6. A Quiet Place:
This will be a common phrase with my next selection, Annihilation, as well as this one, but sometimes flawed cinema is great cinema. A Quiet Place isn’t perfect. If you think for longer than 2 seconds, it falls apart. But a film about audio-sensory hunting aliens, and a family’s push to remain quiet in order to survive, brought out the best film experience of the year. From theater-to-theater the stories were the same, the usual sounds that would accompany a movie theater would happen, the crunching of popcorn, the sipping of soda, wrestling in one’s seat. Yet, as the film progressed, the audience tried to remain as quiet as the John Krasinski led family. I’ve never had an experience like that in any other theater. The use of sound wasn’t just groundbreaking, it was audience breaking too.
Once again, flawed cinema is sometimes good cinema. Films aren’t about perfection or scoring systems. They’re about immersing yourself into an experience. Few experiences were as psychologically devastating as Annihilation, a film about a shimmer that appears and genetically mutates all that enter into it. It combined aspects of Nihilism, environmentalism, Darwinism, Plato’s Ideal Forms, and the Bible. The ending, as with many of the films on this list, also provided one of the great talking points of the year. In fact, it later led to what I considered, at the time, my best written review (as mentioned by myself in Indiewire).
4. Lean On Pete:
In terms of lead-male performances, Charlie Plummer is the leader in the clubhouse. Plummer plays an orphaned kid who befriends a horse named Lean on Pete and tries to save it from being sold to Mexico by running away with it. If you just eye-rolled, so did I when I first heard the synopsis. But the film is more than the simple structure of a coming of age story. Unlike many films this year, which has favored a thick streak of kindness, Lean on Pete displays the realities of the world and profit. It focuses on the margins of society, while demonstrating what it means to be poor. The film goes beyond a boy and his horse, it tells how much we all need a home.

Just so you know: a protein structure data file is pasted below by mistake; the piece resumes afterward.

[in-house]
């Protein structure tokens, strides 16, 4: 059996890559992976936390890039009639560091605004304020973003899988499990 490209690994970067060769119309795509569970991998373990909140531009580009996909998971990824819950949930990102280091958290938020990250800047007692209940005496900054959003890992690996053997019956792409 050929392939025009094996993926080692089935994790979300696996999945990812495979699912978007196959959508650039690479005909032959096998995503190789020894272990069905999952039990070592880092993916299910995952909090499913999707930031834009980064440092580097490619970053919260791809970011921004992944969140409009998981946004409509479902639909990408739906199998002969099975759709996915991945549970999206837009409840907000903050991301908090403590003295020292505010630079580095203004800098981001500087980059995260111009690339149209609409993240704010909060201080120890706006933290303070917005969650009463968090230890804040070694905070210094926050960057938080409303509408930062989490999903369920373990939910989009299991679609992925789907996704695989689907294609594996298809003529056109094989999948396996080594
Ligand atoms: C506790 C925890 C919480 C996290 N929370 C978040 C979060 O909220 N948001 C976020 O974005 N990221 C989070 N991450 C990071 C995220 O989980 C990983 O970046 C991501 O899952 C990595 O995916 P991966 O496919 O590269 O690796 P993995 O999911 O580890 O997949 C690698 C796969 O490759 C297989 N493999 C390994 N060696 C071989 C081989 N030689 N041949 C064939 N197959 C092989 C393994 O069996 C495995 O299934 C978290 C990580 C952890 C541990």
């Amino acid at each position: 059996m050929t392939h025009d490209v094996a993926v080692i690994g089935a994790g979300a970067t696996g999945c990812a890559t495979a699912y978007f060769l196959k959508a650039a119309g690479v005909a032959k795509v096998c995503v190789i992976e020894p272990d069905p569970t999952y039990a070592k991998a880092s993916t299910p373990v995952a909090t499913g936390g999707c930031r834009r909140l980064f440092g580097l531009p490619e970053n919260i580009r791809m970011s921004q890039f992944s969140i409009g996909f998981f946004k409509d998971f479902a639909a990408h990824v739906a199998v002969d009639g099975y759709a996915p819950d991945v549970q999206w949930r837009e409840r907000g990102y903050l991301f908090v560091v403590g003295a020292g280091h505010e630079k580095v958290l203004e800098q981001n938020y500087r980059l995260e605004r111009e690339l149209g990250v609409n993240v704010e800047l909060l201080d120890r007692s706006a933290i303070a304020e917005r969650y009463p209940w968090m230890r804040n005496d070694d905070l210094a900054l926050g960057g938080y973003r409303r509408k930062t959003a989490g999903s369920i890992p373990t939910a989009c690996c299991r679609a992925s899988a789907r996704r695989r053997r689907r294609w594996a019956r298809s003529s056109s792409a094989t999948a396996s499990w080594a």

3. Leave No Trace:
I first glimpse this film at the Chicago Critics Film Festival, and it’s never left me. Starring Ben Foster and Thomasin Mckenzie, the film is a quiet and detailed exploration of a father-daughter dynamic and PTSD. It also combines a Walden-like experiences with today’s environmental politics. I believe, top-to-bottom, it’s the most well-made film of the year, so far. Foster and Mckenzie have easy chemistry, while director Debra Granik’s capturing of the small pockets of emotion is near perfect.
2. Sorry to Bother You:
I was thankfully able to see Boots Riley’s Sorry to Bother You in time for this list! The film is a continuation of the Black Renaissance in film. It’s also bonkers. Combining race and class, a rare combination, it moves from a black story of trying to survive in White America, to Marxism, to a Dystopian nightmare (and the ending comes out of nowhere). It’s one of the most unique films of the last 10 years, and it’s cast, from Lakeith Stanfield, to Tessa Thompson, to Armie Hammer, are unique in their specializations, and brilliant in their executions.
1. Paddington 2:
I don’t think there’s a nicer film of the year. Paddington 2 immediately shot-up my board as the best film of 2018, so far. The story of a bear falsely accused of stealing a pop-up book is heart-crumbling pure. It features an amazing Hugh Grant, who has put himself into contention for several Academy Award nominations over the past couple of years. And the cast up-and-down is one of the best of year, from Jim Broadbent, to Ben Whishaw, Michael Gambon, Julie Waiters, Sally Hawkins, and the aforementioned, Hugh Grant. Also, the ending is bound to make you tear up. I mean it. It’s Toy Story 3 bad.